After this story was published, Rolling Stone issued a statement saying that it has come to doubt Jackie’s account of what happened to her at the UVA frat house. “In the face of new information, there now appear to be discrepancies in Jackie’s account, and we have come to the conclusion that our trust in her was misplaced,” Will Dana, the managing editor of the magazine, wrote. The headline of this story has been updated, but the text below remains the same.
It’s been two weeks since Rolling Stone published an investigation into the University of Virginia administration’s failure to adequately respond to allegations of a gang rape at a frat house, and the backlash to the story is intensifying. Much of that criticism is stemming from doubts that college men are capable of carrying out a premeditated assault on that scale — an assumption that ignores the ugly truth about the nature of these crimes.
Outlets ranging from the New Republic to Slate to Fox News have suggested the Rolling Stone reporter failed to do her due diligence because she presented Jackie’s story as fact, and didn’t let the accused men tell their side of the story.
Figuring out how to report fairly on rape allegations — a sensitive subject rife with victim-blaming and attempts to discredit victims who make the difficult choice to speak out — can present some thorny challenges for members of the media. Many of the writers who have been critical of the piece are raising concerns specifically about what they consider to be missteps in Rolling Stone’s reporting process, which is a separate issue than the one addressed here.
Other critics are taking it a step further, claiming that the central figure in the Rolling Stone piece, a young woman identified only by Jackie — which is her real first name — may have fabricated the horrific details about her gang rape. This argument is supported only by their assumption that gang rapes like the one that Jackie describes don’t happen on college campuses.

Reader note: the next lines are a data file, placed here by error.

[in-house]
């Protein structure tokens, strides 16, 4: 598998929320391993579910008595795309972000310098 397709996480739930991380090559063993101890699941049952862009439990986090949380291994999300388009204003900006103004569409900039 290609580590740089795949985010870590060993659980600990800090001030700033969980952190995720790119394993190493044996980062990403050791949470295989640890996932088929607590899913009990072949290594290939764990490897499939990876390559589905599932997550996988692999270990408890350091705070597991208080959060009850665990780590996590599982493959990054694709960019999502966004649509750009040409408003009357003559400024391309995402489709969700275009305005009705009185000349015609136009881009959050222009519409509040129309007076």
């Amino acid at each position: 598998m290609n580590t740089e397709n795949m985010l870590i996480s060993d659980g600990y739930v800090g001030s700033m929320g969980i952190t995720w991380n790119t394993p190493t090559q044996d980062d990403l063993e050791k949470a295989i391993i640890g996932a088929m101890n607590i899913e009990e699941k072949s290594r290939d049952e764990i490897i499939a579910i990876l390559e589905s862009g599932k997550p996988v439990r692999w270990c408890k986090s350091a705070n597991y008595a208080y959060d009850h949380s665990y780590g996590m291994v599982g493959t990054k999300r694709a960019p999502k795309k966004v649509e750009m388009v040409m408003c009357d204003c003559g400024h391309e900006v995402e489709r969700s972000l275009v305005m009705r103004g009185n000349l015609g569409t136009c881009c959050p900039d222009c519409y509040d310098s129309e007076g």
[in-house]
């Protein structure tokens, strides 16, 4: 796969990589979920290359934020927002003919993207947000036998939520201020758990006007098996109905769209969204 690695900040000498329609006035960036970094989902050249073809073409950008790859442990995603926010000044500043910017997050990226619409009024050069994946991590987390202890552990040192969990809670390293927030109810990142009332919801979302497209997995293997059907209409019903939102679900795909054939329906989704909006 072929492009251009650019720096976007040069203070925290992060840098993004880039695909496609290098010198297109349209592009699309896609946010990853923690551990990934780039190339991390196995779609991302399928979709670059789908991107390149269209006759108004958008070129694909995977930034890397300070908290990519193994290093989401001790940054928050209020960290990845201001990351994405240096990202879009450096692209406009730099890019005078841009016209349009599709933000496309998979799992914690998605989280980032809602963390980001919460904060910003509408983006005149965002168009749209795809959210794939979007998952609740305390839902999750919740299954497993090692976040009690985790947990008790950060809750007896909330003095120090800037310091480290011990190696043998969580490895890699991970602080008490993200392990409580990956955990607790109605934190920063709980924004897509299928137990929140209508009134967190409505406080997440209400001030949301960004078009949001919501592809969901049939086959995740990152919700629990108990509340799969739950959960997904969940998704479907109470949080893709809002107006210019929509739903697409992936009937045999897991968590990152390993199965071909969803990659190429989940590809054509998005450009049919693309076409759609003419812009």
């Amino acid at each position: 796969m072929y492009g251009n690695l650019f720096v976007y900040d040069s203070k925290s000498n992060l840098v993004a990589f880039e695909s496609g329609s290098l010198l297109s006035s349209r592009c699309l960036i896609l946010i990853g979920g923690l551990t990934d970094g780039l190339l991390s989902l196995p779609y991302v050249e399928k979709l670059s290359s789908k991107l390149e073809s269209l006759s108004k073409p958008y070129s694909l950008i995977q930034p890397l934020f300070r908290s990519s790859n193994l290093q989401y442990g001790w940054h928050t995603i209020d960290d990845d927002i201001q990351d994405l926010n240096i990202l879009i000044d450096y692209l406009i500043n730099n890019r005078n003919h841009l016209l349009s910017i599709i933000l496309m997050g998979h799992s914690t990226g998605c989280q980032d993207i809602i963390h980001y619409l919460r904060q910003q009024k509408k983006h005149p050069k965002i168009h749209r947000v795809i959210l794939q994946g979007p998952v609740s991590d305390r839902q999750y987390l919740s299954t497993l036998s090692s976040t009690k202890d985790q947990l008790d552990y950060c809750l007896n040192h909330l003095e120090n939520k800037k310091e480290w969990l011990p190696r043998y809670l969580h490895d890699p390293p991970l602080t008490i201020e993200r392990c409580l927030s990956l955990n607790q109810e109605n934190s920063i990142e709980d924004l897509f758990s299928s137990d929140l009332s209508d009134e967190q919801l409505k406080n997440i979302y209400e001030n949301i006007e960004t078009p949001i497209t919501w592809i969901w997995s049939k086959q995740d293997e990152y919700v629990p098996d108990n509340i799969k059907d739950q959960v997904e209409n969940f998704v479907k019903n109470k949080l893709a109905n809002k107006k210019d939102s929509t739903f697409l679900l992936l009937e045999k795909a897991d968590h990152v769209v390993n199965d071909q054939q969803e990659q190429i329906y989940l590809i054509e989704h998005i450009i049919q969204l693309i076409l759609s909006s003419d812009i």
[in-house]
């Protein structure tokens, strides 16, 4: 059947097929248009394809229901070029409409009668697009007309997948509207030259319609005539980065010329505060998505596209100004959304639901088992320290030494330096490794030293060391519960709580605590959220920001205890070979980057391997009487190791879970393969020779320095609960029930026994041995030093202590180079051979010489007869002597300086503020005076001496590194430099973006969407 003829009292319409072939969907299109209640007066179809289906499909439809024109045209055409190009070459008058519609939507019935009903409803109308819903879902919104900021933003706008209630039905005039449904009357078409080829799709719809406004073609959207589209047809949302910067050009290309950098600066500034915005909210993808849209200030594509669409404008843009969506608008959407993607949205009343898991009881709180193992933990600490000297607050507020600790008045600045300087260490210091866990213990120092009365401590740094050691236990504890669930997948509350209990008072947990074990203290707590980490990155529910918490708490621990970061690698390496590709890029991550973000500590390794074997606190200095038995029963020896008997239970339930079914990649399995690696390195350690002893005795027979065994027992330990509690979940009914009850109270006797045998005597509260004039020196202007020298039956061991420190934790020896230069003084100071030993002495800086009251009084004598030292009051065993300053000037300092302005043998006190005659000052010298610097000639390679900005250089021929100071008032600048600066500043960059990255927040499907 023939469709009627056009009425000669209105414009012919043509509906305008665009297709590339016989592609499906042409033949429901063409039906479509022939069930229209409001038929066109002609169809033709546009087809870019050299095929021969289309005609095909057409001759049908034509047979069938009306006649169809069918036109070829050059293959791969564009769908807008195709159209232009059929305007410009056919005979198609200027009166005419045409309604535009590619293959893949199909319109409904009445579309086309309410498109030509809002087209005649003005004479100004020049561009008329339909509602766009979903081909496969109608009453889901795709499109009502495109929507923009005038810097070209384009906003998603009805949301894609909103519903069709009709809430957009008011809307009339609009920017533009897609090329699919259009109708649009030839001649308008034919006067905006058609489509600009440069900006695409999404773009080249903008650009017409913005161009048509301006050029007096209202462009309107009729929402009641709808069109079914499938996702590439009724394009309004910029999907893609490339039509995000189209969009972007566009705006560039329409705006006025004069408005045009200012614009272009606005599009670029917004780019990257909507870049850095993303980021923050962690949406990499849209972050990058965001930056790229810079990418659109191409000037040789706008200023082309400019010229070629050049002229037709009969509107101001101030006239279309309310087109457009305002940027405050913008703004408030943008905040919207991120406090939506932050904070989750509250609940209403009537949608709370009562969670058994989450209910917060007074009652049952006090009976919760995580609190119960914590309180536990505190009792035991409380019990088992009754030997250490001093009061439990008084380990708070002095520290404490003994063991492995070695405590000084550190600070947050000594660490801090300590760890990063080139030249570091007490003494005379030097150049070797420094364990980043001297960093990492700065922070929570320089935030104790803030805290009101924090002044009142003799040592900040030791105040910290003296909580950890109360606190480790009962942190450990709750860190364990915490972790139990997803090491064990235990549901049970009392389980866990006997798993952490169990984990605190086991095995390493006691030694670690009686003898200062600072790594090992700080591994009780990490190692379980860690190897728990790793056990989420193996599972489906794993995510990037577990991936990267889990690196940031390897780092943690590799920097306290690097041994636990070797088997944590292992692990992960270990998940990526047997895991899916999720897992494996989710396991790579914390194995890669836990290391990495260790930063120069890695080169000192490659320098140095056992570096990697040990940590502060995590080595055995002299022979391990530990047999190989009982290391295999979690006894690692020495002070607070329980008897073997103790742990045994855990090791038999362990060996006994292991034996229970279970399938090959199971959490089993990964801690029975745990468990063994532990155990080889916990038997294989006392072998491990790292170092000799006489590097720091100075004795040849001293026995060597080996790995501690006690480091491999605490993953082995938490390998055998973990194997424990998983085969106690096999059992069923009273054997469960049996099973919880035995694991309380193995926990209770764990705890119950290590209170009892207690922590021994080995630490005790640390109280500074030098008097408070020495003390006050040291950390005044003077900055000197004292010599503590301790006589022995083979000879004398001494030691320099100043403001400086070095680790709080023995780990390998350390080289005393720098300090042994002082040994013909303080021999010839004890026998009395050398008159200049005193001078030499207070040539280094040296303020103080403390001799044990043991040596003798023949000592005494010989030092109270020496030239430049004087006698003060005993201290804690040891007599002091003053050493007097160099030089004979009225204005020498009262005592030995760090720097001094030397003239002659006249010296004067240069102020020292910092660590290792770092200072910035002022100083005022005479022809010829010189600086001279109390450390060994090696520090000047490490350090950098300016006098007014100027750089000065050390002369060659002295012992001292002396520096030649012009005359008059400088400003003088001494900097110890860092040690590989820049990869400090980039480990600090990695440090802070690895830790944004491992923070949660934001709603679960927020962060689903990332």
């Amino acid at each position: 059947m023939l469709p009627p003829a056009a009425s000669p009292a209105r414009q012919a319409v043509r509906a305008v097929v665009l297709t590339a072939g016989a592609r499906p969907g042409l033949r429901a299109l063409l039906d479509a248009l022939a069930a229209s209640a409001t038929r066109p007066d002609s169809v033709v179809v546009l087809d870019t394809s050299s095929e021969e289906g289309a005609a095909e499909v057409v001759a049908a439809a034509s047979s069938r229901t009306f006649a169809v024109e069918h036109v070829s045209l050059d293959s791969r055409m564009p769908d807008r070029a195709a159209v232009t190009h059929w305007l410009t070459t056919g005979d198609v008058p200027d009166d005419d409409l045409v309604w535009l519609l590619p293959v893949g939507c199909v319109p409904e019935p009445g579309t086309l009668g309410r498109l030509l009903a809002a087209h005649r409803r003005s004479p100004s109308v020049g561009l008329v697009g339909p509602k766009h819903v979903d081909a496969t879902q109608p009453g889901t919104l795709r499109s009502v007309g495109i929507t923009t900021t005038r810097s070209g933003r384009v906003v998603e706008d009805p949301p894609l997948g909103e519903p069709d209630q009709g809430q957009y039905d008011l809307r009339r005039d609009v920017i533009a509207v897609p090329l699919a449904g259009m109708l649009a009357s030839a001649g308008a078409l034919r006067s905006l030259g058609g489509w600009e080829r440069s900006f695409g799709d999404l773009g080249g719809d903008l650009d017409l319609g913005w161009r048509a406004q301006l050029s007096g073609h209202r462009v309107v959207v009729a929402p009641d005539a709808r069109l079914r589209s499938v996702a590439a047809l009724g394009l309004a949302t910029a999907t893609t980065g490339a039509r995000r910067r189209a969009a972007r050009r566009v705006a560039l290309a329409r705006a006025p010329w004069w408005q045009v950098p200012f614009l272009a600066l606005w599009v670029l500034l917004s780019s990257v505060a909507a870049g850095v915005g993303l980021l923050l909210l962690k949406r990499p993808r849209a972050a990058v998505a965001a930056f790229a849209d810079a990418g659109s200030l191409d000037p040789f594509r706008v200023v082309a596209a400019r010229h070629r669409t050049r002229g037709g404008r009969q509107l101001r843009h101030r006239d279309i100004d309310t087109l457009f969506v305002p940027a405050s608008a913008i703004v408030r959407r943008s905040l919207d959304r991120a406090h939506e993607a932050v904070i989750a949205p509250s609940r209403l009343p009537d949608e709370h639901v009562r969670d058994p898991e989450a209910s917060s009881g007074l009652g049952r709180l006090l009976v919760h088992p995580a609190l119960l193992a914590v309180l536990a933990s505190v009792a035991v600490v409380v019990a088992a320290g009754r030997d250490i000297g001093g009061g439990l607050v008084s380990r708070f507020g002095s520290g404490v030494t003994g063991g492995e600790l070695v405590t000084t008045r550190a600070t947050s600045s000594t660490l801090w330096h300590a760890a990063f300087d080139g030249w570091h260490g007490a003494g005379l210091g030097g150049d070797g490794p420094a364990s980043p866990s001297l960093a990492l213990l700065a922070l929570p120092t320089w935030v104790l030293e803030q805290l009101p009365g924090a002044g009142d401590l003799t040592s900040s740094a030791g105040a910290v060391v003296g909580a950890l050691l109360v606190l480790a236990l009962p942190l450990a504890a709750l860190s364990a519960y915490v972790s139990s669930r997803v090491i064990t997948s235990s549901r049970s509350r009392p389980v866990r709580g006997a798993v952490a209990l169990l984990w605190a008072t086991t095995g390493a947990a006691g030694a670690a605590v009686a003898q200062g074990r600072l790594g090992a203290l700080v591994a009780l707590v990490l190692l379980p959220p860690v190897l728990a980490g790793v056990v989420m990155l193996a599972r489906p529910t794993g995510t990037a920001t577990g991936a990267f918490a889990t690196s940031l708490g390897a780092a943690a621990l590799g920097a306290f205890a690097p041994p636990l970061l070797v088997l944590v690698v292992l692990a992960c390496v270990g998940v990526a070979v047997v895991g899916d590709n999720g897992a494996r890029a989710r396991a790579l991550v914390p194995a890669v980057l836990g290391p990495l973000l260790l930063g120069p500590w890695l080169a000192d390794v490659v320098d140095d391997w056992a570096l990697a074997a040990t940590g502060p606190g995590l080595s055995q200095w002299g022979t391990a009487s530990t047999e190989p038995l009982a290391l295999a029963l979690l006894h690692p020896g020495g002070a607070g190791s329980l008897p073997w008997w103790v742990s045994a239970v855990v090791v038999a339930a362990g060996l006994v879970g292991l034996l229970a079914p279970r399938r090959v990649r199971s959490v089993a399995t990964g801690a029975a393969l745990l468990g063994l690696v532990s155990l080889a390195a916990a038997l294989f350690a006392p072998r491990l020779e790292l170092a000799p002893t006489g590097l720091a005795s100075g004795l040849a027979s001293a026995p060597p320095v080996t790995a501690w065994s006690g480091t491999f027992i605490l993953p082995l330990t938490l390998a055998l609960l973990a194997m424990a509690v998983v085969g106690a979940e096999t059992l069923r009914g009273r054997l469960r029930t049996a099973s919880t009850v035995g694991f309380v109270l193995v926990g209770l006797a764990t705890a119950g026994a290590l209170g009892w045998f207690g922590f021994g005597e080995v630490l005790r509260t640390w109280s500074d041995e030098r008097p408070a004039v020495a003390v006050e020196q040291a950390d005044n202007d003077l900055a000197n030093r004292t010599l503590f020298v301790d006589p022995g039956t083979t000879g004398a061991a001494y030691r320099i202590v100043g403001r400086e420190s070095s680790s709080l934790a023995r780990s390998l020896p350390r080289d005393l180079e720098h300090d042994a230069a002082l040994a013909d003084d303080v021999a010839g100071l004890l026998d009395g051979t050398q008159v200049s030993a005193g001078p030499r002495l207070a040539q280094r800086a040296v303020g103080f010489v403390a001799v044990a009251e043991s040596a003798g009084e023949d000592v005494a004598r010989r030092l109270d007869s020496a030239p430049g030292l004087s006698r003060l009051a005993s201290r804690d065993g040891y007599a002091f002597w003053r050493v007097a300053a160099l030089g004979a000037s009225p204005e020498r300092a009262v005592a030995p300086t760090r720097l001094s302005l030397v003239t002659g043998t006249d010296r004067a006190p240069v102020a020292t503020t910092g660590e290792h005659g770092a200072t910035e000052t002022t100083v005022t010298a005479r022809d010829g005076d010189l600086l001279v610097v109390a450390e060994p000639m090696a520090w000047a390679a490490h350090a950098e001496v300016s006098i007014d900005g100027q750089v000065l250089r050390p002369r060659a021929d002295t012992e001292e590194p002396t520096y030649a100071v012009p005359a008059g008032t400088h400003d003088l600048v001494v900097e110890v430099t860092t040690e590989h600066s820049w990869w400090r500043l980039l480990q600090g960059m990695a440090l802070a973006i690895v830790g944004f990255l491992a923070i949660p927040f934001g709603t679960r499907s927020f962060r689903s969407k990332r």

One of the first arguments along these lines appeared on the personal blog of the author and magazine editor Richard Bradley, who concludes that he’s “not convinced that this gang rape actually happened” because “something about this story doesn’t feel right.”
“A young woman is lured to a fraternity in order to be gang-raped as part of a fraternity initiation. It’s a premeditated gang rape,” Bradley writes incredulously. “I am not, thankfully, an expert on premeditated gang rape, but to the extent that it exists, it seems to be most prevalent in war-torn lands or countries with a strain of a punitive, misogynist and violent religious culture (Pakistan, for example).”
Jonah Goldberg in the Los Angeles Times and Robby Soave at Reason Magazine picked up this line of reasoning in their own pieces about why Jackie’s story “stretches credulity” and may be a “giant hoax.” Goldberg argues that since the alleged rape wasn’t a “spontaneous alcohol-fueled case of some cretin refusing to take no for an answer” and is instead “a sober, well-planned gang rape by seven fraternity pledges at the direction of two members,” it’s hard to believe it really happened that way.
But the fact that Jackie says she was assaulted by multiple men isn’t necessarily unique. Gang rapes happen on college campuses, and they especially happen within fraternities; in fact, a widely acclaimed 1990 book entitled Fraternity Gang Rape: Sex, Brotherhood, and Privilege on Campus detailed the trend.
“Gang rape has become somewhat of an epidemic on college campuses,” explained a 1991 review of that book published in the American Journal of Sociology. “The victim, often rendered unconscious by spiked drinks or drugs at a fraternity party, is unable to resist. Afterward, the men rationalize the event in terms of a sexual encounter that brought them together as brothers.”